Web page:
Senator Risa Hontiveros has revived a bill pushing for divorce in the Philippines.
Under Senate Bill No. 147 or the “Dissolution of Marriage Act,” Hontiveros seeks to ensure the protection of the common children in the affected marriage and to make the court proceedings for the termination of marriage “affordable, expeditious, and inexpensive”.
“It is high time for the Philippines to reinstitute absolute divorce, allowing married spouses in irremediably broken unions to finally start anew. The sanctity of marriage, after all, pertains not to the quantity but to the quality of marital relationships,” said Hontiveros in her explanatory note.
The lawmaker also enumerated several “guiding principles” for the proposed measure including providing families with necessary protection and assistance, protection of all persons from abuse and violence, judicially decreeing absolute divorce based on grounds that existed after the celebration of a valid marriage, and ensuring the court proceedings are “affordable, expeditious and inexpensive”, particularly for indigent litigants.
For the grounds of absolute divorce, the bill states it should be based on:
- Five years continuous years of separation, with or without a judicial decree of separation
- Commission of the crime of rape by the respondent-spouse against the petitioner-spouse, whether before or after the celebration of marriage
- If there are grounds for separation under Article 55 of the Family Code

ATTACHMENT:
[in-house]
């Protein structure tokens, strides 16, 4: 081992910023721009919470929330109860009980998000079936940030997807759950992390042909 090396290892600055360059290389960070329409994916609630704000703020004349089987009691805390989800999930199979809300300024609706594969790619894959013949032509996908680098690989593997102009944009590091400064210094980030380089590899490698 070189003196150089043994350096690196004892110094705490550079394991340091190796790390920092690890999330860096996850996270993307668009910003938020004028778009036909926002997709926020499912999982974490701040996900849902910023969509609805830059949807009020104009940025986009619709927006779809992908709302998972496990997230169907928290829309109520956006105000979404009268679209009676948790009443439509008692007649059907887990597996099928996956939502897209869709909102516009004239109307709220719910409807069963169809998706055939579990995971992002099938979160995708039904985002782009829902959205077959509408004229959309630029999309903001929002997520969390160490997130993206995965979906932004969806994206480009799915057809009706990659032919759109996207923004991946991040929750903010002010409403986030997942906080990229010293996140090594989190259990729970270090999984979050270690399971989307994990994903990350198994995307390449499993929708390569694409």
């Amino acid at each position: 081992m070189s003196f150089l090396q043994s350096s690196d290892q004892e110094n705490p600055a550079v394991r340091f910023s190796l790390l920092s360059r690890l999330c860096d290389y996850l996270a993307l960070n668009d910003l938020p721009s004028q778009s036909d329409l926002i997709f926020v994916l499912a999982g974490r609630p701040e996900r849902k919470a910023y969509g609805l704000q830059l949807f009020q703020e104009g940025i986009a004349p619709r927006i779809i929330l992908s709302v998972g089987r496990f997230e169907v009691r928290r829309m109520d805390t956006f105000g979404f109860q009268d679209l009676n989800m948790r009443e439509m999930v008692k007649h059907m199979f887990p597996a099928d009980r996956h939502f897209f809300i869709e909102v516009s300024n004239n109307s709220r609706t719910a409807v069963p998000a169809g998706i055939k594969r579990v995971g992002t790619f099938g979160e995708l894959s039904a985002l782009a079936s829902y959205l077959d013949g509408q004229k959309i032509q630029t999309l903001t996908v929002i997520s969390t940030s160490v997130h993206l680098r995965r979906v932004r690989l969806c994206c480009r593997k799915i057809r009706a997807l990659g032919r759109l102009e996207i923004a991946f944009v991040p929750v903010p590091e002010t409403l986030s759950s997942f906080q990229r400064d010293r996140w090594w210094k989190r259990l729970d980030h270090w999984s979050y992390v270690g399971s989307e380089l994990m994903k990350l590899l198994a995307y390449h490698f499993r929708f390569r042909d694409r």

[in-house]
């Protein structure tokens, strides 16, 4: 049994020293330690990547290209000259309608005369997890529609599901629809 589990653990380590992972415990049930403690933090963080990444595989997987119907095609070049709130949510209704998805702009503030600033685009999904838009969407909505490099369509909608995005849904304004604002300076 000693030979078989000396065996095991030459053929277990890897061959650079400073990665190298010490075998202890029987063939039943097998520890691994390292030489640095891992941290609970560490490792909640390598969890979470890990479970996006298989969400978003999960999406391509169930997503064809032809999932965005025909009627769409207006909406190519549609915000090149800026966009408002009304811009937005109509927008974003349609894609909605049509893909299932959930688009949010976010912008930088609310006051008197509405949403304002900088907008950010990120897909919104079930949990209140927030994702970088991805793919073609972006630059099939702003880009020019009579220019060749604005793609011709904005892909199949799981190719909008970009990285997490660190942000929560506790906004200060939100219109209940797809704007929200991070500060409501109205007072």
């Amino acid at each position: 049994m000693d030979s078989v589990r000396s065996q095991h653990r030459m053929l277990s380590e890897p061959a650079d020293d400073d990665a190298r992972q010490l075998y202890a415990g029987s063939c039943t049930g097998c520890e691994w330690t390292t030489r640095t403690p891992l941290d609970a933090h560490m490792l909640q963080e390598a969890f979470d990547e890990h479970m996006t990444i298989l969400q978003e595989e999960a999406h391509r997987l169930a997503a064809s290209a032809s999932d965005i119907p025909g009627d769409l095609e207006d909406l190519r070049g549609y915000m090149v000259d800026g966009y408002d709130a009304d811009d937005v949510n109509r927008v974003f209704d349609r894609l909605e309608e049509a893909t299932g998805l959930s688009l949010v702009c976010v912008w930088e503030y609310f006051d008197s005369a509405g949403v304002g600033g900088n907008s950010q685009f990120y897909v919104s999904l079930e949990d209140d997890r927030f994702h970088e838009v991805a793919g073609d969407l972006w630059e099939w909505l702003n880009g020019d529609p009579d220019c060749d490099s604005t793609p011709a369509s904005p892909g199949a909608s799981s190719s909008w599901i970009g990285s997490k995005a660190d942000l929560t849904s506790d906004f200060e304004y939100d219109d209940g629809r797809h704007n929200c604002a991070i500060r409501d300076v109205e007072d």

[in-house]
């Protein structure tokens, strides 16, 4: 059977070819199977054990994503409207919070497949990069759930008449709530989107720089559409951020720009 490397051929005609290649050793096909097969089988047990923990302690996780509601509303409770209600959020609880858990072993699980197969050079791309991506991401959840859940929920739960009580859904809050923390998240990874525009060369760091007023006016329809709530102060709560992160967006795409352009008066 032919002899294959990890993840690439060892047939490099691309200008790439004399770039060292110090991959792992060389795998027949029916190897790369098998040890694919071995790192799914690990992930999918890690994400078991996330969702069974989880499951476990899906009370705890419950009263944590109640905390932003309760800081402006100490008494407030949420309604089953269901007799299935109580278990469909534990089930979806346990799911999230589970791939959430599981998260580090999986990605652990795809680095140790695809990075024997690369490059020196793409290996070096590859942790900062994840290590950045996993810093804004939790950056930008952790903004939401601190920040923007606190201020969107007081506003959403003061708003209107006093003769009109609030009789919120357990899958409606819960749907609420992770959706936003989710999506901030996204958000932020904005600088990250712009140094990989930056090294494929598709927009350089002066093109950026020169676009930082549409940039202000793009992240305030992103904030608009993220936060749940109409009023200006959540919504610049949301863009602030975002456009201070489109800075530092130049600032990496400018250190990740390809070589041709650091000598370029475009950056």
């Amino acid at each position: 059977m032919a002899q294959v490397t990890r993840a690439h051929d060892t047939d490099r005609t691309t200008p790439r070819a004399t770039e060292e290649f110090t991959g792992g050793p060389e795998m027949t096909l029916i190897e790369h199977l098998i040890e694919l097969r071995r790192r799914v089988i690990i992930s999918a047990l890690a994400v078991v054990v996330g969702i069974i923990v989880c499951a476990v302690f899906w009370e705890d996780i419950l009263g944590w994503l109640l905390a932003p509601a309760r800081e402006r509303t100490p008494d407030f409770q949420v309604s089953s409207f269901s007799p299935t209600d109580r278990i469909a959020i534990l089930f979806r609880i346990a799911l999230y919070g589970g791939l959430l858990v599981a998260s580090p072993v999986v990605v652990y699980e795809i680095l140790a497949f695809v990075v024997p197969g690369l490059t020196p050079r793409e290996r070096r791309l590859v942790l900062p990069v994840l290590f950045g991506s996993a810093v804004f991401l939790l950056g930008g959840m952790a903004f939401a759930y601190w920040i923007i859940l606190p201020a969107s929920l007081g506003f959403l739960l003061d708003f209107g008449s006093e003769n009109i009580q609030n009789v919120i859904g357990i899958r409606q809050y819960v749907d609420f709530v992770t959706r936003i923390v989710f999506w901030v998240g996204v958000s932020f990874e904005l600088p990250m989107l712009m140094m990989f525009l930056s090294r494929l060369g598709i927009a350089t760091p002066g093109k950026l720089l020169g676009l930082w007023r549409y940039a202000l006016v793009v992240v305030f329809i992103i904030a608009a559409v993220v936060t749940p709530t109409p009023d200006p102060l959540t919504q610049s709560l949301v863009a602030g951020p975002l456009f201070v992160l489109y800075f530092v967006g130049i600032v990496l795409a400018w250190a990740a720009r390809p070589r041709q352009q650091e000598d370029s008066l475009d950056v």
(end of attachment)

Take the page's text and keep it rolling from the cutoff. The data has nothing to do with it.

- A final decree of absolute divorce was validly obtained in a foreign jurisdiction
- If there was an irreconcilable marital difference or irreparable breakdown of marriage
SB 147 provides a petition for absolute divorce may be filed separately or jointly by spouses. A joint petition of spouses with common children, however, should be accompanied by a parenthood plan which states the support, parental authority, custody, and living arrangements for them.
Further, the proposed legislation aims to make the proceedings accessible for all Filipinos by mandating the courts to waive the payment of filing fees and other costs of litigation after the petitioner presents evidence of indigency.
The court shall also appoint a counsel de officio and assign social workers, psychologists, and psychiatrists, preferably from appropriate government agencies, to assist the petitioner and the common children of the parties.
Once enacted, an absolute divorce under the measure will lead to the dissolution of marriage bonds; proper courts deciding the custody of the common children and the visitation of the spouse not granted primary custody; liquidation of all conjugal gains with the assets being divided between spouses; and divorced spouses being no longer compulsory heirs to one another, among others.
The measure penalizes spouses who will fail to provide court-ordered child or spousal support. Liable individuals are punishable by prision mayor and shall be fined P100,000 to no more than P300,000 on top of the unpaid financial support.
Meanwhile, Hontiveros said spouses who will agree to reconcile during the pendency of the divorce proceedings or before the judge shall submit a joint manifestation before the same court where they filed their petition to dissolve their marriage.
If filed, the divorce proceedings shall thereby be terminated at whatever stage.—LDF, GMA News